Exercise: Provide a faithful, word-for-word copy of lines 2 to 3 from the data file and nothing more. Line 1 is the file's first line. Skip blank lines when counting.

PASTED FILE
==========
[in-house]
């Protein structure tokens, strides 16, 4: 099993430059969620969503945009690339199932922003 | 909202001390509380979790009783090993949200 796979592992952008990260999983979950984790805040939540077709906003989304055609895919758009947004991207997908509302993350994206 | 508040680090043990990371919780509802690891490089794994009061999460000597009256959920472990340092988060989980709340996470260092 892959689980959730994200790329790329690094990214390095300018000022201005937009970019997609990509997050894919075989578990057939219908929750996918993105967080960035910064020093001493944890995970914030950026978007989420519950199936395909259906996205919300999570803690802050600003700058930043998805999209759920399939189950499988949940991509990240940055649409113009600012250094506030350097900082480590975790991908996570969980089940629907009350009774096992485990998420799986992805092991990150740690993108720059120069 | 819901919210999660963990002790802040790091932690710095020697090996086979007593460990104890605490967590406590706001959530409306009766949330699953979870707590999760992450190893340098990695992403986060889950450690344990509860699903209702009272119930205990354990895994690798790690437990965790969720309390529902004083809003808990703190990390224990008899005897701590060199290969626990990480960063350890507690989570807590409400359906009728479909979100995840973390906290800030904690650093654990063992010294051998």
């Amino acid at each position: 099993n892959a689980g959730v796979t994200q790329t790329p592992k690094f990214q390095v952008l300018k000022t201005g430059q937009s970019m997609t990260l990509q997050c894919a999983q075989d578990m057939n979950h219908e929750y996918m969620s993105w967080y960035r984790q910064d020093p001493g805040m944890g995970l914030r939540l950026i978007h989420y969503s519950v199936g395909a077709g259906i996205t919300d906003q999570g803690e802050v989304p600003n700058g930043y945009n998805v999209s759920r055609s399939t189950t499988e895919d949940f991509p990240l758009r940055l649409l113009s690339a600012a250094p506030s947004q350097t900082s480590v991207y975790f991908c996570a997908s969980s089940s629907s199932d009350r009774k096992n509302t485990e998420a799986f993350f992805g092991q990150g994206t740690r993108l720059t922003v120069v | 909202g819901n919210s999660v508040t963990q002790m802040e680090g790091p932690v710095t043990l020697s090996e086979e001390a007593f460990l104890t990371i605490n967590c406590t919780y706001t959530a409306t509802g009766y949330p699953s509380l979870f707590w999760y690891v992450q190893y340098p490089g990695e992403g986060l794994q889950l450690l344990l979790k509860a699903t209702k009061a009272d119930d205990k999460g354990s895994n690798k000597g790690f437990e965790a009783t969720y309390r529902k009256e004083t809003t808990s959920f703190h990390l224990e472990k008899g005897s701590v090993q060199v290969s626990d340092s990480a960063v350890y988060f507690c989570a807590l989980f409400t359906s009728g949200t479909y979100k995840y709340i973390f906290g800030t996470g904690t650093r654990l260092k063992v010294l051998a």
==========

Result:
């Protein structure tokens, strides 16, 4: 099993430059969620969503945009690339199932922003 | 909202001390509380979790009783090993949200 796979592992952008990260999983979950984790805040939540077709906003989304055609895919758009947004991207997908509302993350994206 | 508040680090043990990371919780509802690891490089794994009061999460000597009256959920472990340092988060989980709340996470260092 892959689980959730994200790329790329690094990214390095300018000022201005937009970019997609990509997050894919075989578990057939219908929750996918993105967080960035910064020093001493944890995970914030950026978007989420519950199936395909259906996205919300999570803690802050600003700058930043998805999209759920399939189950499988949940991509990240940055649409113009600012250094506030350097900082480590975790991908996570969980089940629907009350009774096992485990998420799986992805092991990150740690993108720059120069 | 819901919210999660963990002790802040790091932690710095020697090996086979007593460990104890605490967590406590706001959530409306009766949330699953979870707590999760992450190893340098990695992403986060889950450690344990509860699903209702009272119930205990354990895994690798790690437990965790969720309390529902004083809003808990703190990390224990008899005897701590060199290969626990990480960063350890507690989570807590409400359906009728479909979100995840973390906290800030904690650093654990063992010294051998």
């Amino acid at each position: 099993n892959a689980g959730v796979t994200q790329t790329p592992k690094f990214q390095v952008l300018k000022t201005g430059q937009s970019m997609t990260l990509q997050c894919a999983q075989d578990m057939n979950h219908e929750y996918m969620s993105w967080y960035r984790q910064d020093p001493g805040m944890g995970l914030r939540l950026i978007h989420y969503s519950v199936g395909a077709g259906i996205t919300d906003q999570g803690e802050v989304p600003n700058g930043y945009n998805v999209s759920r055609s399939t189950t499988e895919d949940f991509p990240l758009r940055l649409l113009s690339a600012a250094p506030s947004q350097t900082s480590v991207y975790f991908c996570a997908s969980s089940s629907s199932d009350r009774k096992n509302t485990e998420a799986f993350f992805g092991q990150g994206t740690r993108l720059t922003v120069v | 909202g819901n919210s999660v508040t963990q002790m802040e680090g790091p932690v710095t043990l020697s090996e086979e001390a007593f460990l104890t990371i605490n967590c406590t919780y706001t959530a409306t509802g009766y949330p699953s509380l979870f707590w999760y690891v992450q190893y340098p490089g990695e992403g986060l794994q889950l450690l344990l979790k509860a699903t209702k009061a009272d119930d205990k999460g354990s895994n690798k000597g790690f437990e965790a009783t969720y309390r529902k009256e004083t809003t808990s959920f703190h990390l224990e472990k008899g005897s701590v090993q060199v290969s626990d340092s990480a960063v350890y988060f507690c989570a807590l989980f409400t359906s009728g949200t479909y979100k995840y709340i973390f906290g800030t996470g904690t650093r654990l260092k063992v010294l051998a």